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Nature meets culture: Climate comedy, pleas for the planet and more

© NASA

It can be hard to connect with nature in our daily lives. But with a little help, you can find nature everywhere. With that in mind, here are a few shows, podcasts and more that can help bring nature to life for you, wherever you are.

1. Late-night comedians get serious about climate change 

Climate change is no laughing matter — but last month it took center stage on some of television’s most popular late-night comedy shows.

Seth Meyers, Jimmy Kimmel, Samantha Bee and Trevor Noah were among the hosts who teamed up for the first ever “Climate Night” across multiple networks. Why? Because the climate emergency “is not a ‘maybe sometime in the future problem,’ this is happening now,” Kimmel said

Other hosts agreed: “I'm thrilled to participate in ‘Climate Night, but maybe we should move it up a few days? Just because, you know, it's urgent?” Bee said

The shows focused on the impacts of human-driven climate change, such as sewage overflows caused by sea-level rise and a surge in female-only sea turtle populations, which could threaten the survival of the entire species. 

“This is how bad climate change is getting: wildfires in the West, floods in the East, freezing cold in Texas,” Meyers said. “Billy Joel’s going to have to write an update for 2021 and call it, ‘Actually, We Did Start the Fire.’ ” 

Each late-night host invited a variety of guests — from climate scientists and naturalists to actresses and musicians — to show that it’s going to take collective action to tackle this global crisis. 

At a time when daily headlines warn of climate doom, comedy can help people communicate and connect. 

“Humor is a very powerful tool, and it’s not being used as effectively as it could be,” Conservation International CEO M. Sanjayan told The Washington Post in response to the special. “It isn’t used enough as a weapon — lampooning the forces of evil — or as a unifying force that de-stresses us and allows us to be engaged.”

Jokes aside, many of the late-night hosts signed a letter calling on entertainment executives to use their influence to push forward climate legislation in the U.S. Congress. 

2. A star-studded plea for the planet 

Comedians aren’t the only ones coming together to combat climate change. A number of world leaders, musicians, actors and more appeared in a YouTube Originals film this month to highlight climate action around the world.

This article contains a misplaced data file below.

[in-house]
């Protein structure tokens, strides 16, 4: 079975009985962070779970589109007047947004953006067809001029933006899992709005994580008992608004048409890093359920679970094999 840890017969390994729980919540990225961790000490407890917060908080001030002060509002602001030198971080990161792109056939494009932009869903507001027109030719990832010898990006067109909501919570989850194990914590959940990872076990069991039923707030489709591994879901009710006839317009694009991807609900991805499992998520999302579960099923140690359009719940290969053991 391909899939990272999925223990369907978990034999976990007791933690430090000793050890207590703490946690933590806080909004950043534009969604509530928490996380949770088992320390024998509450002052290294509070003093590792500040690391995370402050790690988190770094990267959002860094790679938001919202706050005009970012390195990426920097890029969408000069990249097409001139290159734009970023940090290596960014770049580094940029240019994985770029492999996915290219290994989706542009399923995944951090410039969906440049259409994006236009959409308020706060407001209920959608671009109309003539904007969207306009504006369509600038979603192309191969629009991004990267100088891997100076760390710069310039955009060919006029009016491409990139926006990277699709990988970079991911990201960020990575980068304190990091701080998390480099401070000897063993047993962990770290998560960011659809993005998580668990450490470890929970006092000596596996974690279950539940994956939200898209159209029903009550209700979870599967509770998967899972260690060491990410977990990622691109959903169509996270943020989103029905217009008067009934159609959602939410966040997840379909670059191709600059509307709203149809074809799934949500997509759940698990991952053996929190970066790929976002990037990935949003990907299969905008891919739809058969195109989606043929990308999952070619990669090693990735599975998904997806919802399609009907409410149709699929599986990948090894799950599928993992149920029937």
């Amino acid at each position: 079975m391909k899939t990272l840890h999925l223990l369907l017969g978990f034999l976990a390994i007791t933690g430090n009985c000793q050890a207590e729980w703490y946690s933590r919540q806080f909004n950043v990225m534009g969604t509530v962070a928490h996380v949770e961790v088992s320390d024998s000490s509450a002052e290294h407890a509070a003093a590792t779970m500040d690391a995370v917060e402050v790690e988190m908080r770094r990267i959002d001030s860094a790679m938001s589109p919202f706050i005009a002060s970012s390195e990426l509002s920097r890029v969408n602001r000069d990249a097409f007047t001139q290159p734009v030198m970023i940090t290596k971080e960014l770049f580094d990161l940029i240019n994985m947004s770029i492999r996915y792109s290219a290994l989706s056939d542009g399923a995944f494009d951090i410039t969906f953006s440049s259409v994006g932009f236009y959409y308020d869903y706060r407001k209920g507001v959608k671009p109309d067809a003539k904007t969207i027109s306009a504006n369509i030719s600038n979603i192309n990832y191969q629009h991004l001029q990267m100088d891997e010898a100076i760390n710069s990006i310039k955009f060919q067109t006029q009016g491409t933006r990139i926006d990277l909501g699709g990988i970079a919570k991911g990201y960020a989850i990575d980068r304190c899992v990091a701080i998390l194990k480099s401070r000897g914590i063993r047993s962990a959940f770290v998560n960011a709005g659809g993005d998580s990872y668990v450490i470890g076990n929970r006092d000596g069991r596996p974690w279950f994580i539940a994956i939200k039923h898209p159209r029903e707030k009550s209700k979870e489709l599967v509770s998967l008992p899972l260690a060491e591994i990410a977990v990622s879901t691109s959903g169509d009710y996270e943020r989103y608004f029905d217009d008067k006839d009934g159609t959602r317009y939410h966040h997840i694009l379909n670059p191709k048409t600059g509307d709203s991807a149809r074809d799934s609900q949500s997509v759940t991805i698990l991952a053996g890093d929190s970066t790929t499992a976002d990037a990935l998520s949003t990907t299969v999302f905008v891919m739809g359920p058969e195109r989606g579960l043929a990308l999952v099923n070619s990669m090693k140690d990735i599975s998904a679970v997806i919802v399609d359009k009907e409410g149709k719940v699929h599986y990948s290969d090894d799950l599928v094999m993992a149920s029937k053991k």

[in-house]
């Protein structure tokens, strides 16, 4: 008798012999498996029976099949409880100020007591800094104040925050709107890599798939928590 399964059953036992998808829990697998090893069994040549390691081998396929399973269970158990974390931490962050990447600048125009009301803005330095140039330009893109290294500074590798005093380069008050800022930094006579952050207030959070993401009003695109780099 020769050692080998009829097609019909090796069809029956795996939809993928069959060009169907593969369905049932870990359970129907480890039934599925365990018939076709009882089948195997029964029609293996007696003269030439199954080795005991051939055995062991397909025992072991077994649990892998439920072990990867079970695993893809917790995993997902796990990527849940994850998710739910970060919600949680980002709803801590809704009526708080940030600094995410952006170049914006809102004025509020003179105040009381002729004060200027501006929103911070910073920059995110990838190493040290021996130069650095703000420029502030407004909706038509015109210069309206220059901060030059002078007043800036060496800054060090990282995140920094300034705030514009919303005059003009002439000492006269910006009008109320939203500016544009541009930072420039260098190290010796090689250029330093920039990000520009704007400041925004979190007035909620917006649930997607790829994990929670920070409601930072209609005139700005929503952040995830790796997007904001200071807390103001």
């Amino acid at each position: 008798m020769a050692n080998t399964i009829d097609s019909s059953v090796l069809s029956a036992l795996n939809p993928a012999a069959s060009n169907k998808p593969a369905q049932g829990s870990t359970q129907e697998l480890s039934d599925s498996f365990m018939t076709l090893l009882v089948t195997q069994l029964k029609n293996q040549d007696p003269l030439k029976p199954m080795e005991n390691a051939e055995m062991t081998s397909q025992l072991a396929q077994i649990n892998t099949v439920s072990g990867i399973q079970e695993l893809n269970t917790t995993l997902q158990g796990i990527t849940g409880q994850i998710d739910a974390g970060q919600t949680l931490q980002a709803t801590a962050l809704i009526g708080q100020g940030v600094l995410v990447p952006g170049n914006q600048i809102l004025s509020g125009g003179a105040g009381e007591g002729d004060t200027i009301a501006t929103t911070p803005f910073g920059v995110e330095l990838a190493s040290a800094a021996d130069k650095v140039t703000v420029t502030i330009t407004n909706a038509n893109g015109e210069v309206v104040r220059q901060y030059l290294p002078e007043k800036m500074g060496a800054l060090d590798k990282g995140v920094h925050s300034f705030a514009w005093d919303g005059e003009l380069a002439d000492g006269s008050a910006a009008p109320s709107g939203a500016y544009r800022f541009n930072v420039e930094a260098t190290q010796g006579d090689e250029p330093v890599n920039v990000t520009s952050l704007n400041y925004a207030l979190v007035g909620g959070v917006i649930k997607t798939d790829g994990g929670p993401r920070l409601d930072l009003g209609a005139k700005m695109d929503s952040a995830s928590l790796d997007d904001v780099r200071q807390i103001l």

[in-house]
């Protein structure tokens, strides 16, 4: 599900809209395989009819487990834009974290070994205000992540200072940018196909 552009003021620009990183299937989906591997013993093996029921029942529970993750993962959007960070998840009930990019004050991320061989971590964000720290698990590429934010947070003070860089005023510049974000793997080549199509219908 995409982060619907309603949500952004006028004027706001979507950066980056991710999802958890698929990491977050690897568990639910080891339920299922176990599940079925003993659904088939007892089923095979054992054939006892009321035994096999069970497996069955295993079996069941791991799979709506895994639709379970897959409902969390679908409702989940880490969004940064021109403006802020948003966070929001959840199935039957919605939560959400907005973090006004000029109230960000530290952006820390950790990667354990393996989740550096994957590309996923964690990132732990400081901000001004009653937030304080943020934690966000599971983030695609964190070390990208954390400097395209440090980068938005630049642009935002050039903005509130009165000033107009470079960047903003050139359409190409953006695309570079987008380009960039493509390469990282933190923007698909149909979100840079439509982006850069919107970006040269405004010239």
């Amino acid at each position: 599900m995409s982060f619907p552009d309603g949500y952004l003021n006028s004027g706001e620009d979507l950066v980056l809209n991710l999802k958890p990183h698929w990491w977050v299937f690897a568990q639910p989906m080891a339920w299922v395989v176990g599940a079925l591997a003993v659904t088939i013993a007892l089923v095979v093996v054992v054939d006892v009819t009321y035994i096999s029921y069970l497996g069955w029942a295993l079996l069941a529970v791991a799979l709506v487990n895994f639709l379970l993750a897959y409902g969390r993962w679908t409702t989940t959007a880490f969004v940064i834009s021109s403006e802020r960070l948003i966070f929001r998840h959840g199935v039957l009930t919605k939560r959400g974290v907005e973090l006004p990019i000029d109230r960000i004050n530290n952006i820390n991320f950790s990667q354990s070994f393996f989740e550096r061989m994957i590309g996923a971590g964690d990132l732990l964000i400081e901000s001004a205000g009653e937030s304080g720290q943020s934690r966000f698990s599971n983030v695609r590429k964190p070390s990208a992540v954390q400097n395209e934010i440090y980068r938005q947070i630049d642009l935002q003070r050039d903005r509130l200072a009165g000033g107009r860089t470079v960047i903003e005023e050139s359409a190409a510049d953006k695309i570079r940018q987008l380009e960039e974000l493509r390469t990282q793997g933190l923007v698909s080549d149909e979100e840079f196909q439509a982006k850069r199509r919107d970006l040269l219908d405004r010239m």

Pope Francis, musician Billie Eilish, Google CEO Sundar Pichai and actor Jaden Smith are among the presenters in the “Dear Earth” special — which they called a “a celebration of the planet.” Even the undersea cartoon character SpongeBob SquarePants made an appearance to sing about the effects of ocean warming on marine creatures. 

Former U.S. President Barack Obama delivered the keynote speech, praising younger people who are leading efforts to end the climate crisis. 

"When you look at the history of so many social movements — whether it's the civil rights movement or decolonization around the world or anti-war movements — they're often started and sustained by young people," he said. 

"You don't see the way things are and assume that's the way they'll always be. You can imagine something different and you're willing to put in the work to make it happen. That's what makes me hopeful about the fight against climate change."

Between passionate pleas for climate action, the special included vegan cooking demonstrations and humorous skits with tips for individuals to reduce their emissions — and lobby politicians for more nature-friendly policies. 

3. A to-do list for reducing your emissions 

Earth is teetering perilously close to a tipping point — a state of environmental collapse beyond which humanity cannot survive. 

But it’s not too late to bring us back from the edge. That’s the focus of a recent Netflix film, “Breaking Boundaries: The Science of Our Planet,” based on the scientific discoveries of Conservation International’s Chief Scientist Johan Rockström. 

The documentary’s producers have also launched a climate action website with specific steps people can take to help stop a climate catastrophe by reducing their own emissions.  

“Following the film’s launch, viewers from around the world began to reach out to us, asking what steps they could take in their own lives to help humanity keep within the safe zone of our planetary boundaries,” said Jon Clay, the film’s director.

Created in partnership with the non-profit organization Count Us In, the website identifies individual and household actions that, if scaled up, could represent up to 30 percent of the total global emissions reductions needed to prevent catastrophic climate change. People can find 16 ways to act on climate change — from cutting food waste to transitioning to renewable energy. 

“What happens over the next centuries will be determined by how we play our cards this decade,” Rockström says in the film. “Now is the last chance we have to bend the global curve [of emissions]. It’s a question of framing the entire growth model around sustainability and have the planet guide everything we do."

 

Kiley Price is the staff writer and news editor at Conservation International. Want to read more stories like this? Sign up for email updates. Donate to Conservation International.

Cover image: Earth from space (© NASA)


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